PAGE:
Good Link. Not-so-good Link. Do you know the difference?

Everyone who surfs the internet knows about links. Links take us from place to place, from page to page, with a simple click of the mouse.  For most people, if you click on a link and get to where you were headed, it’s a Good link. If you don’t go anywhere, or land somewhere unexpected, it’s a Bad link. Case closed.

Until you concern yourself with improving your rank in the Search Engines. 

Search Engines rank websites based on hundreds of variables; some related to content on your own site, some related to how the internet perceives your site.  One of the most important variables is how many times others link to your website.  And it’s not enough that someone links to your site.  The link has to be a “good” one.

What’s a “Good” link?

We’ve already defined what a user believes to be a good link; one that takes them where they expect when they click on it.  From a Search Marketing perspective, a good link is one that Google and other search engines will follow to your site as they probe other sites.  Good links give “link credit” to the site they link to, and generally raise that site’s search ranking.  Not-so-good links can still be clicked on and take the user to the intended location, but they do not impart any link credit to raise a site’s ranking.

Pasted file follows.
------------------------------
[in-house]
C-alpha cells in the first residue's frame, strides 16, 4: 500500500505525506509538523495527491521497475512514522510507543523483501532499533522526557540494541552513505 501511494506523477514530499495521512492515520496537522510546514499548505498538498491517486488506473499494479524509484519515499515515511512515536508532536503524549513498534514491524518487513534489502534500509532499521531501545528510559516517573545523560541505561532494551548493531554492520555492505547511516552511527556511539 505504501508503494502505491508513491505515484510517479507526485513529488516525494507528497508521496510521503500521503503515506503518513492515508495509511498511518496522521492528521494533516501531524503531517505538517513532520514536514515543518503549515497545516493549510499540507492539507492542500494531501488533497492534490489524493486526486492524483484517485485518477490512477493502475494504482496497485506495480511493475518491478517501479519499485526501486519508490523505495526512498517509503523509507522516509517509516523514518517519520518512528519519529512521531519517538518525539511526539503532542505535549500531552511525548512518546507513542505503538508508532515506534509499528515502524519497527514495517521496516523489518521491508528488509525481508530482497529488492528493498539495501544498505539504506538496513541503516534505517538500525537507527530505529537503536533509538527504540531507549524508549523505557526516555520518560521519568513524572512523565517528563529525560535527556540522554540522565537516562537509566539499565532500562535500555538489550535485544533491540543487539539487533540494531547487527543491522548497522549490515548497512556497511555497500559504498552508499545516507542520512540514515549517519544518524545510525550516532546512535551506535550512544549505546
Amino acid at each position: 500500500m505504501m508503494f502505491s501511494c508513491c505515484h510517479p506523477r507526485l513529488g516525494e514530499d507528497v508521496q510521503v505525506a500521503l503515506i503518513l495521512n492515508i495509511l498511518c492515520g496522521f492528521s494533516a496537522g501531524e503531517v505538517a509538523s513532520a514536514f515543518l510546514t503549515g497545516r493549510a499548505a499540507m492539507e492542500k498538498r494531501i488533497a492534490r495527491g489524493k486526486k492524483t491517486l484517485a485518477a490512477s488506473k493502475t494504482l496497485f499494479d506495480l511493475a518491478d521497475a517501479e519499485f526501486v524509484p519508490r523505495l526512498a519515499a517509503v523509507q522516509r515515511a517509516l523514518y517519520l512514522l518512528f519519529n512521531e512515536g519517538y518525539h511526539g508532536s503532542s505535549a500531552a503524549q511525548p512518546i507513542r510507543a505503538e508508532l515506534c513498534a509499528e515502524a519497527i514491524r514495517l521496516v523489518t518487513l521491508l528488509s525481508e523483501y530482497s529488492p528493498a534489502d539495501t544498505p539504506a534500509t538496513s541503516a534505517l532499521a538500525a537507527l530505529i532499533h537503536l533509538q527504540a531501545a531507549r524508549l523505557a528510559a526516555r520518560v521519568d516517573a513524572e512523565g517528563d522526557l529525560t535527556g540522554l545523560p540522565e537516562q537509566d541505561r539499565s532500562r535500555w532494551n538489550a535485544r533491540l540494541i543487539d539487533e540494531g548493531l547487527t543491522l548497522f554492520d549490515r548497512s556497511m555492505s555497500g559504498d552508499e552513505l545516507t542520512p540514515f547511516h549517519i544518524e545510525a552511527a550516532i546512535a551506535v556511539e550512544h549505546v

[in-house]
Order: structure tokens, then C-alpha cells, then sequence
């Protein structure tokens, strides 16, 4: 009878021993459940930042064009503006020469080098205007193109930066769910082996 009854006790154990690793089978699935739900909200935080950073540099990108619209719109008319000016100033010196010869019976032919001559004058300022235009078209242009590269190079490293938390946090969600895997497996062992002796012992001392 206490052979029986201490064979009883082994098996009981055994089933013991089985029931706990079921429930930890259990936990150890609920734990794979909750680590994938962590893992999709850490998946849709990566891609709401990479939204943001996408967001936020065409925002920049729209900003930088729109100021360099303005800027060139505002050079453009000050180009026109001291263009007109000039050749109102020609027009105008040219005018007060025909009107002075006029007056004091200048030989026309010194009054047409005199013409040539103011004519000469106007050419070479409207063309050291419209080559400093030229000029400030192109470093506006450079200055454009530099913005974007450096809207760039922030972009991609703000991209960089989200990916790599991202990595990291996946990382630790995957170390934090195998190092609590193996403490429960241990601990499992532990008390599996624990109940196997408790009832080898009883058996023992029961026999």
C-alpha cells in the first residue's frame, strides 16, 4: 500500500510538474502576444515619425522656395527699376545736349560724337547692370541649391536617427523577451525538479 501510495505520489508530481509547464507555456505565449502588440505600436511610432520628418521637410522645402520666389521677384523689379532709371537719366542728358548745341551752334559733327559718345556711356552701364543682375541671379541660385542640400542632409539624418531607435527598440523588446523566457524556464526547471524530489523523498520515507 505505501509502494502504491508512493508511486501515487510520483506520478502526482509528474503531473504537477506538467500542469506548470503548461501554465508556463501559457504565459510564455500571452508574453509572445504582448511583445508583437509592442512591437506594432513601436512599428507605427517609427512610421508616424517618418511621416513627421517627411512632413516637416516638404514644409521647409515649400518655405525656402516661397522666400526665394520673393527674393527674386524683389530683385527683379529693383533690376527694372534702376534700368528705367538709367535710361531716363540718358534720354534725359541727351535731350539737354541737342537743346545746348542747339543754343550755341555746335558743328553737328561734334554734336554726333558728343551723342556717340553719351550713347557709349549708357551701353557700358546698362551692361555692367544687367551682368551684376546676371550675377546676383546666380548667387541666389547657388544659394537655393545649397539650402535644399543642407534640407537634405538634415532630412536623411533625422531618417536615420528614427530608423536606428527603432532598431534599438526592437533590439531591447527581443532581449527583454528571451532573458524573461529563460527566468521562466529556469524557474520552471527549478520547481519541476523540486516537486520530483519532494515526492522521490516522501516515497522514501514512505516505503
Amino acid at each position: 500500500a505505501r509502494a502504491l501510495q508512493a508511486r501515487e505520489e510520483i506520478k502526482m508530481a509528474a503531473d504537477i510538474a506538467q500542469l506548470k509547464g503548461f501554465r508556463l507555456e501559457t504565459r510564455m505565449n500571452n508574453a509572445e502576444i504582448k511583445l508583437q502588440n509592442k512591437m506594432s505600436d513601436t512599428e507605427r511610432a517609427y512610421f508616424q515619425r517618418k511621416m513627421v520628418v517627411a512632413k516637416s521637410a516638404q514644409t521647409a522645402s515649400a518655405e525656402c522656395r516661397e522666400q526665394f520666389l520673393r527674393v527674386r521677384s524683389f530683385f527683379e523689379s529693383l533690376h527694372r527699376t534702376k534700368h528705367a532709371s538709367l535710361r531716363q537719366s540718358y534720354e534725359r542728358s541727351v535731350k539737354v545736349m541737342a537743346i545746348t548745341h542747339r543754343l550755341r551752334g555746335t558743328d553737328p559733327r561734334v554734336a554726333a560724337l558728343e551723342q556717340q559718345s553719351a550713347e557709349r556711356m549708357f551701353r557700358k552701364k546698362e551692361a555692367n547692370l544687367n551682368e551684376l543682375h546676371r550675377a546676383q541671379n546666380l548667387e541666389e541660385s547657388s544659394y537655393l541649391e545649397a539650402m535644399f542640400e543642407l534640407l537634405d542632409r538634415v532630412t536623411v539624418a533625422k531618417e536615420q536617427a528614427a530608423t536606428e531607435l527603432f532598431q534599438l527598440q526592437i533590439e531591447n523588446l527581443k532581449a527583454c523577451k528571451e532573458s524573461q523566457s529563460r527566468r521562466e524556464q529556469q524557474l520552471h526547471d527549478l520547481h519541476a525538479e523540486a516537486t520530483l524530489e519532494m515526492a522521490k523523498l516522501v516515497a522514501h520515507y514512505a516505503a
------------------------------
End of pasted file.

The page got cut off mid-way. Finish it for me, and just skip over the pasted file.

How can you tell?

Some time ago, Google introduced the link tag “nofollow”. From a user’s perspective, “nofollow” links work just like any other.  But when Google’s crawling engine encounters a “nofollow” tag, it does not impart “link credit” to the site being linked to.  Thus, if an associate links to your site from his, but tags the link as “nofollow”, there’s no ranking benefit to be had (at least in Google’s eyes). The tag shows up something like this:

<a rel=”nofollow” href=””>Sewell Internet</a>

So what’s a Website Owner to do?

Whether you are actively cultivating links or just acquire them in the course of doing business, take a moment to check the code behind the link.  If there’s no “nofollow” tag, that’s good.  If there IS a nofollow tag, consider contacting the site that is linking to you and asking if they can remove the nofollow tag from your link. 

Should you pursue links only from sites that do not use nofollow?  No.  Not every search engine uses that tag, so some may in fact give you link credit for nofollow links, even if Google won’t.  And there’s always benefit to having your link out there, as users can still click on the link and get to your site. 

It’s not that the nofollow links are bad, just … not-so-good.